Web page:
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[noun dis-kawrd; verb dis-kawrd] /noun ˈdɪs kɔrd; verb dɪsˈkɔrd/
lack of concord or harmony between persons or things:
marital discord.
disagreement; difference of opinion.
strife; dispute; war.
Music. an inharmonious combination of musical tones sounded together.
any confused or harsh noise; dissonance.
verb (used without object)
to disagree; be at variance.
Origin of discord
1200-50; (noun) Middle English descorde, discorde < Anglo-French; Old French descort (derivative of descorder), descorde < Latin discordia, derivative of discord- (stem of discors) discordant (dis- dis-1 + cord-, stem of cors heart); (v.) Middle English discorden < Anglo-French, Old French descorder < Latin discordāre derivative of discord-, as above
Related forms
undiscording, adjective
1–3. conflict, struggle, controversy, antagonism, argument, contention, quarreling. Unabridged
Based on the Random House Dictionary, © Random House, Inc. 2017.
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Examples from the Web for discord
Contemporary Examples
Historical Examples
  • I should set jarring a discord in your life for which it was never meant.

    The Coryston Family Mrs. Humphry Ward
  • At the same time, each successive day of discord increased his anxiety.

    Fruitfulness Emile Zola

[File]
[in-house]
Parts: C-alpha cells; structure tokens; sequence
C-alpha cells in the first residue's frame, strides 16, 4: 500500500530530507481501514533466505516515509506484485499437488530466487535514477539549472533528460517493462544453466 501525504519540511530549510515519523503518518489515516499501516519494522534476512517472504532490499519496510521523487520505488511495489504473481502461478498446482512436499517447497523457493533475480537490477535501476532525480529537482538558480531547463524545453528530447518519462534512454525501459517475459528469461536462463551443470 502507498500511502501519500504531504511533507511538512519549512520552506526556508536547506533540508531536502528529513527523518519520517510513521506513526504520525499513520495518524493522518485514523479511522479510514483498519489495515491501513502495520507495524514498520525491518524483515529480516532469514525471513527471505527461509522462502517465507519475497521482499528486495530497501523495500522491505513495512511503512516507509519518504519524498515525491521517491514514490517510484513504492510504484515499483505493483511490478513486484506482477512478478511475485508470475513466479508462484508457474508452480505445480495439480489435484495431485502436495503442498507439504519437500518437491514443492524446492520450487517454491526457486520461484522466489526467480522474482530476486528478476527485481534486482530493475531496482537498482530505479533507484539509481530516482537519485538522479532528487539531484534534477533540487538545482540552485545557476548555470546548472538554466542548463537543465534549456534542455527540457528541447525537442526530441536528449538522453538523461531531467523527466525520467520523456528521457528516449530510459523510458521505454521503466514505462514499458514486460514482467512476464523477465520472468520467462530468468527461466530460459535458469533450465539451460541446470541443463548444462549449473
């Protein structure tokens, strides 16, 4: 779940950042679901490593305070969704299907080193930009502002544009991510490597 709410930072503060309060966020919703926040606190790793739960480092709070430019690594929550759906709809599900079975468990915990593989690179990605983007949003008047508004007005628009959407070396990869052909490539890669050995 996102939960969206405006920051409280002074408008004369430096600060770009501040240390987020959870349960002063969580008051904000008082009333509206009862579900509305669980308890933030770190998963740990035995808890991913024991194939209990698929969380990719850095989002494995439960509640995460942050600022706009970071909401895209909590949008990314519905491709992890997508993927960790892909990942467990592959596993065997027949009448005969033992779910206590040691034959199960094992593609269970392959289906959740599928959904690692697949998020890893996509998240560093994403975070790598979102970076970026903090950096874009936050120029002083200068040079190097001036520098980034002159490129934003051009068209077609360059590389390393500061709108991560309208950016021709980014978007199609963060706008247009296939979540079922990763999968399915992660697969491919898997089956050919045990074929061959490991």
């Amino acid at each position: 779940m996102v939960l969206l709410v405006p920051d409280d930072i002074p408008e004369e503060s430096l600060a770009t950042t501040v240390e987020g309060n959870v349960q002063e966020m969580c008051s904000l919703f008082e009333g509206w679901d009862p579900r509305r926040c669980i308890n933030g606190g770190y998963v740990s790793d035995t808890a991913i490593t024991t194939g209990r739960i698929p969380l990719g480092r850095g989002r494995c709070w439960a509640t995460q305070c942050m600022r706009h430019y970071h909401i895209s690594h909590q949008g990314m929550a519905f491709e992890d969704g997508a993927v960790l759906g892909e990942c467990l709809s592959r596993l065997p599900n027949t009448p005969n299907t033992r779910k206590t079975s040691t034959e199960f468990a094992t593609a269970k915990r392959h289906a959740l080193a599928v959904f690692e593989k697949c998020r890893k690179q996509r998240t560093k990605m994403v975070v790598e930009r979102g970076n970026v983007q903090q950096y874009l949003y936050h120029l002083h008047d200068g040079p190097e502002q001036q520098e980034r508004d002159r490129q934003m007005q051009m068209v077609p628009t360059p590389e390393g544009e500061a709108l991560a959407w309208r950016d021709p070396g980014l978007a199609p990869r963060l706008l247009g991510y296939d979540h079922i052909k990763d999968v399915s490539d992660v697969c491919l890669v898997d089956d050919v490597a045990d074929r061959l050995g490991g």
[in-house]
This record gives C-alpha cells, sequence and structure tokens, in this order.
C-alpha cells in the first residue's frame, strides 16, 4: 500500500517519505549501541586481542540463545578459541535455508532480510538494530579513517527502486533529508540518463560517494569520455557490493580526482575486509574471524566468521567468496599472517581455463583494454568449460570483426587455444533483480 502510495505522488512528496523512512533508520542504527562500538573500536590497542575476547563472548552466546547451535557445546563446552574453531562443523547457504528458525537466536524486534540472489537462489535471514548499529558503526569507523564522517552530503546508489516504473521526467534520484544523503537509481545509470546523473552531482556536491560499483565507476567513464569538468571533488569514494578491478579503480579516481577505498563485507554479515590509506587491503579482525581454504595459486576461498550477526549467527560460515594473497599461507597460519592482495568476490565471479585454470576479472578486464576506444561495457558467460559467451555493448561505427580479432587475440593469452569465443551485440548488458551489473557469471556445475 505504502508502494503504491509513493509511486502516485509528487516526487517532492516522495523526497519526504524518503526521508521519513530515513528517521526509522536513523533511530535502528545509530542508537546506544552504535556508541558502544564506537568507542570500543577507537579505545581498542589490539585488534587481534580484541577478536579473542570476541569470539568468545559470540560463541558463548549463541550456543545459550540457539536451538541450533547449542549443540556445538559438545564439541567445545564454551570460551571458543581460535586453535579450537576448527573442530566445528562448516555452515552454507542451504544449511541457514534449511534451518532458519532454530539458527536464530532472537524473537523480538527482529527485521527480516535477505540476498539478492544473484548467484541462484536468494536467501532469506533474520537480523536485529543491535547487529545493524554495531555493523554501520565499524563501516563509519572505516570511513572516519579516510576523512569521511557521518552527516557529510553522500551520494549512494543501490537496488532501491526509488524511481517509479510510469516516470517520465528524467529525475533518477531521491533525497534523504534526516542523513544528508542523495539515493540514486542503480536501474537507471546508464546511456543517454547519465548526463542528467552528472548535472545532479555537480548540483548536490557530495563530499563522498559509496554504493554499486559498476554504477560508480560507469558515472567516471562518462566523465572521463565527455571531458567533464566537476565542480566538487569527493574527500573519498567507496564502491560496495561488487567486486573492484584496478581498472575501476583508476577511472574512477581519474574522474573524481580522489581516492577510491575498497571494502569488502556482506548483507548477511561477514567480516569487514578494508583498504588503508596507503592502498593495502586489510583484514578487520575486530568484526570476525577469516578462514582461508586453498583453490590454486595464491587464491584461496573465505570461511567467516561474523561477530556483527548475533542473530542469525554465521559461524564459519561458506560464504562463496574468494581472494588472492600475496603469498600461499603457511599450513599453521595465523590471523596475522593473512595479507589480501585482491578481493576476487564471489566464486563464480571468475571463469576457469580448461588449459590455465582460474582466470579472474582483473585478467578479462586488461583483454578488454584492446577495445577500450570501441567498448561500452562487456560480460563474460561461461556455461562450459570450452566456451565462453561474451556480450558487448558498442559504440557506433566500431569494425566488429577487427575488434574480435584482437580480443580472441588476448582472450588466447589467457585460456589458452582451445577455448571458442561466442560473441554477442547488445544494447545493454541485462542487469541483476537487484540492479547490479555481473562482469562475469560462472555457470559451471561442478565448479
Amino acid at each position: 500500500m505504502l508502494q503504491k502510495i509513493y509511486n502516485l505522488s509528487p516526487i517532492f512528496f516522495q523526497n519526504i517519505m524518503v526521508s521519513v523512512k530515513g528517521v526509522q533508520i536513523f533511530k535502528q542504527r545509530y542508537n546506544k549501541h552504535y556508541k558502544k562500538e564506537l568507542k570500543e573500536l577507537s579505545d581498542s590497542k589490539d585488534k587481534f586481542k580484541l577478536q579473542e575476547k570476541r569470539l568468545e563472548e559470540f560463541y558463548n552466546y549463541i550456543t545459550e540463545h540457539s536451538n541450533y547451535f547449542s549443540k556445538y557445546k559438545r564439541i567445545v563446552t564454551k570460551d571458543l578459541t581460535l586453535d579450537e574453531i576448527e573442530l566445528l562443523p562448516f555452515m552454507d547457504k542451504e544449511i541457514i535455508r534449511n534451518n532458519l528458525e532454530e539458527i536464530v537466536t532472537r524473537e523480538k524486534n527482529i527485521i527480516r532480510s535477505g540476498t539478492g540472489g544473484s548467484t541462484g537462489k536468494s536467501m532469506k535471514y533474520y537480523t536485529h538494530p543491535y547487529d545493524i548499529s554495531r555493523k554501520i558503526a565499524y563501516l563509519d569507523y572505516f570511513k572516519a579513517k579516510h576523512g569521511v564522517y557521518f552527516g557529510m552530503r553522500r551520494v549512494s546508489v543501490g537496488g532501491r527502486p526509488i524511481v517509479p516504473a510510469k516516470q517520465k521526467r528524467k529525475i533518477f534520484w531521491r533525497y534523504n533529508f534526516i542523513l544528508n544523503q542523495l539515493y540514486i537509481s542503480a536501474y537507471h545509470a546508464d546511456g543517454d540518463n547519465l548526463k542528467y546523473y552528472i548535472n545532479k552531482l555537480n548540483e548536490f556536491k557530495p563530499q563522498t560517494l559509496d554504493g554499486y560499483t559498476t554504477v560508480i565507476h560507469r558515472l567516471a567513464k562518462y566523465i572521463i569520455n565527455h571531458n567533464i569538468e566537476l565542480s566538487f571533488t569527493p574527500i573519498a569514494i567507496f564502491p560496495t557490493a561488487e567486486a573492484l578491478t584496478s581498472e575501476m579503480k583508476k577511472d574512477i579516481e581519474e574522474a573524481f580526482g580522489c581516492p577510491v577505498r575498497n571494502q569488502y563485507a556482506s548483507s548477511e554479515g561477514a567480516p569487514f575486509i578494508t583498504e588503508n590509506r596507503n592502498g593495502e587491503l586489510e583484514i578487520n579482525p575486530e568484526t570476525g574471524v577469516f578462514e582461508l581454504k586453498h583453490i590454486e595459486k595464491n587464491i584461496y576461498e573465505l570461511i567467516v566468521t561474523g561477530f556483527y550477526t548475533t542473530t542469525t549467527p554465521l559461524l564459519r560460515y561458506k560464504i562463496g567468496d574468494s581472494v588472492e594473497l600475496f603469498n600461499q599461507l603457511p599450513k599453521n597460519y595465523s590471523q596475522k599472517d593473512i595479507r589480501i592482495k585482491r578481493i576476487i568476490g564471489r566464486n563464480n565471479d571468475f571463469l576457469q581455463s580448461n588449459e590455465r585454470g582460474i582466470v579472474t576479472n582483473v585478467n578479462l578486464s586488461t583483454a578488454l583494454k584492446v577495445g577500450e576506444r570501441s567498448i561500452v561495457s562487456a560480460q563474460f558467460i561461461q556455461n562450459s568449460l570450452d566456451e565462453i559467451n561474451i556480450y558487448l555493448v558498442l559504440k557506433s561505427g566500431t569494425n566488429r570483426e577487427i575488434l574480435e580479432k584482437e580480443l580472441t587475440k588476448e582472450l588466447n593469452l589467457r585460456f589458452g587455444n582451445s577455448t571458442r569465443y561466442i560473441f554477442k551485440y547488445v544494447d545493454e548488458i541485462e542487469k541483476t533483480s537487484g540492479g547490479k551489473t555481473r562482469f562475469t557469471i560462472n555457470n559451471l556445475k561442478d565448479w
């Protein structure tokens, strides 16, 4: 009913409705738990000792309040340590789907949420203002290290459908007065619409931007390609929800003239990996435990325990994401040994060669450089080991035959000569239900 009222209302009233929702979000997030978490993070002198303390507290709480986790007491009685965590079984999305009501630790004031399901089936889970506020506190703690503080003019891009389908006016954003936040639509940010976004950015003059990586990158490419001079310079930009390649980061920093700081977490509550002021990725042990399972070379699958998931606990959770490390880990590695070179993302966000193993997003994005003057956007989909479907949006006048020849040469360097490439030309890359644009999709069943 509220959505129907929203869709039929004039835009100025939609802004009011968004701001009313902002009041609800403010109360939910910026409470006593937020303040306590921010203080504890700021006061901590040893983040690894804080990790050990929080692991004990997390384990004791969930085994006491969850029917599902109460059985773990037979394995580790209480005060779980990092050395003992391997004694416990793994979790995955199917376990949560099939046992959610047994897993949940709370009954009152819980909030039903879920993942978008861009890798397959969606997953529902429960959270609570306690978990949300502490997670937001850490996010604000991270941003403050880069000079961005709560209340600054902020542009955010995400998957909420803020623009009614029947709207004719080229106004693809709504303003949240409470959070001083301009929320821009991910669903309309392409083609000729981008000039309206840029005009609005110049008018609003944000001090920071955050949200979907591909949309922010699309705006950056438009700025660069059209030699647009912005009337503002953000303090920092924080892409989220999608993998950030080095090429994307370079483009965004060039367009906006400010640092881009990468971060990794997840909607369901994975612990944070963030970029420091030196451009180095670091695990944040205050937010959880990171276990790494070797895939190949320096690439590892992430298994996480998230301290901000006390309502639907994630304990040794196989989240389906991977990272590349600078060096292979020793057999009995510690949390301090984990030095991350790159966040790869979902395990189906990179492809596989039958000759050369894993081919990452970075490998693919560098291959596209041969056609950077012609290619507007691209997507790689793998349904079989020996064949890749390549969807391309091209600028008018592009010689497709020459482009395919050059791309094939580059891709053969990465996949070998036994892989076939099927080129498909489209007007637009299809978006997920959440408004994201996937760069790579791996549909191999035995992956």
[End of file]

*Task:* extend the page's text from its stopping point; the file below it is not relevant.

• The greatest good of a State is unity; the greatest evil, discord and distraction.

    The Republic Plato
  • Shall we, after the manner of Homer, pray the Muses to tell us 'how discord first arose'?

    The Republic Plato
  • And therefore has neither more nor less of discord, nor yet of harmony?

    Phaedo Plato
British Dictionary definitions for discord


noun (ˈdɪskɔːd)
lack of agreement of harmony; strife
harsh confused mingling of sounds
a combination of musical notes containing one or more dissonant intervals See dissonance (sense 3), concord (sense 4)
verb (dɪsˈkɔːd)
(intransitive) to disagree; clash
Word Origin
C13: from Old French descort, from descorder to disagree, from Latin discordāre, from discors at variance, from dis-1 + cor heart
Collins English Dictionary - Complete & Unabridged 2012 Digital Edition
© William Collins Sons & Co. Ltd. 1979, 1986 © HarperCollins
Publishers 1998, 2000, 2003, 2005, 2006, 2007, 2009, 2012
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Word Origin and History for discord

early 13c., descorde, "unfriendly feeling, ill will;" also "dissention, strife," from Old French descorde (12c.) "disagreement," from Latin discordia, from discors (genitive discordis) "disagreeing, disagreement," from dis- "apart" (see dis-) + cor (genitive cordis) "heart" (see heart). Musical sense is late 14c.


c.1300, from Old French discorder (13c.), from Latin discordare (see discord (n.)).

Online Etymology Dictionary, © 2010 Douglas Harper
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